A reboot of the 1979 movie that was directed by Martin Brest and featured George Burns, Art Carney, and Lee Strasberg. Three seniors, who are living social security check to check and even reduced to eating dog food at times, decide they have had enough. So, they plan to rob a bank...problem is, they don't even know how to handle a gun! A social commentary on growing old in America and what we are sometimes driven to, due to circumstances.Written by
Morgan Freeman and Alan Arkin have never worked together prior to this. However, one actor replaced the other in The Bonfire of the Vanities (1990). Arkin was the original choice and signed on for the judge character when said role was to be played by a Jewish actor. But during production, Director Brian De Palma changed his mind and opted for an African-American actor, and Freeman got the role. See more »
The guns are loaded with blanks during the robbery, yet a semi-automatic pistol like the ones used, will only fire once unless modified to fire blanks. A pistol of this type requires back pressure to work the action, and a blank produces none. See more »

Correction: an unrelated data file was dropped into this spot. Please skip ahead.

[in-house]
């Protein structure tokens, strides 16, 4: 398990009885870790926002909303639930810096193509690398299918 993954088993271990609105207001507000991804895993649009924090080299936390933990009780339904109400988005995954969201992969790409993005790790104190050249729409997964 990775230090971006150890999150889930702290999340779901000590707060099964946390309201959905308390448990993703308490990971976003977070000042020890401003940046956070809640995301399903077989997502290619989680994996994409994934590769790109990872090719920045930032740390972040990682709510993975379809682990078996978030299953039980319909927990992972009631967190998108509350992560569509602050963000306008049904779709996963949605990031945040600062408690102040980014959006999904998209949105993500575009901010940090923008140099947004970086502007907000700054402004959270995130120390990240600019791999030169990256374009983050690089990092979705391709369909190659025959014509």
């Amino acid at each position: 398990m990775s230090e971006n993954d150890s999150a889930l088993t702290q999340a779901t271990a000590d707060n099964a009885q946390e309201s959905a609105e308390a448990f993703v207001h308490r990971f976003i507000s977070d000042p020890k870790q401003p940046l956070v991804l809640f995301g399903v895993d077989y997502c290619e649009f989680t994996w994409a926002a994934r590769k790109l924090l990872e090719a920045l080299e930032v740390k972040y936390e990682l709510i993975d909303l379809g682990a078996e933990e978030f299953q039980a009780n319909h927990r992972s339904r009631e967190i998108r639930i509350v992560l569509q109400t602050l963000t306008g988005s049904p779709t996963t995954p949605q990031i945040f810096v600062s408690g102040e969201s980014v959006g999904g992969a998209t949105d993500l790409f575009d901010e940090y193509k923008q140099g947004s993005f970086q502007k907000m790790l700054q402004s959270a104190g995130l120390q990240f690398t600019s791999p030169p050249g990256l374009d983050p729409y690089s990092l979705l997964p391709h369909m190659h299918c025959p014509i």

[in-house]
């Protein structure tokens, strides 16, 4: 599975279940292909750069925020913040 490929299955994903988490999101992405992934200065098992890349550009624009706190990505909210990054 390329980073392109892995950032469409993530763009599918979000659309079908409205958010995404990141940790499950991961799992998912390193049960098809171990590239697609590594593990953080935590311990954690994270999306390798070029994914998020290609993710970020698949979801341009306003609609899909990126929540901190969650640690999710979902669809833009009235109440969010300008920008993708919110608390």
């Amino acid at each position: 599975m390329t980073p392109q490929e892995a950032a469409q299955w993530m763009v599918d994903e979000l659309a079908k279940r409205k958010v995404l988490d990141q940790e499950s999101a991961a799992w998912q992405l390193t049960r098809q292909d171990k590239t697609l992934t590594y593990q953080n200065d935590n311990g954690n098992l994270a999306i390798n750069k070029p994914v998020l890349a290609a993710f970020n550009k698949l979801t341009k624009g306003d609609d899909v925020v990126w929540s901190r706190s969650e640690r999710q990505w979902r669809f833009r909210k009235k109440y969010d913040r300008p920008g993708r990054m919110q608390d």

The best part about this movie is seeing Morgan Freeman, Michael Caine, and Alan Arkin all on screen together. They have fantastic chemistry, and you really feel like their characters have actually been friends for 30+ years. They just glow on screen, and seeing them riff on each other and have a good time made for me to have a good time as well. They all gave great performances. The supporting cast was also really good. It was fun to see Christopher Lloyd pop up in a film again. We also got see some good performances from Kenan Thompson and Ann-Margret. Look, with this movie, there are no revolutionary jokes. It's everything you would expect there to be. I do tend to prefer edgier comedy than this, but I made my peace with it the second the first joke hit. This isn't meant to be a Seth Rogen kind of comedy. This is supposed to just be a fun, light- hearted, feel-good comedy, and it was really good for what it was...
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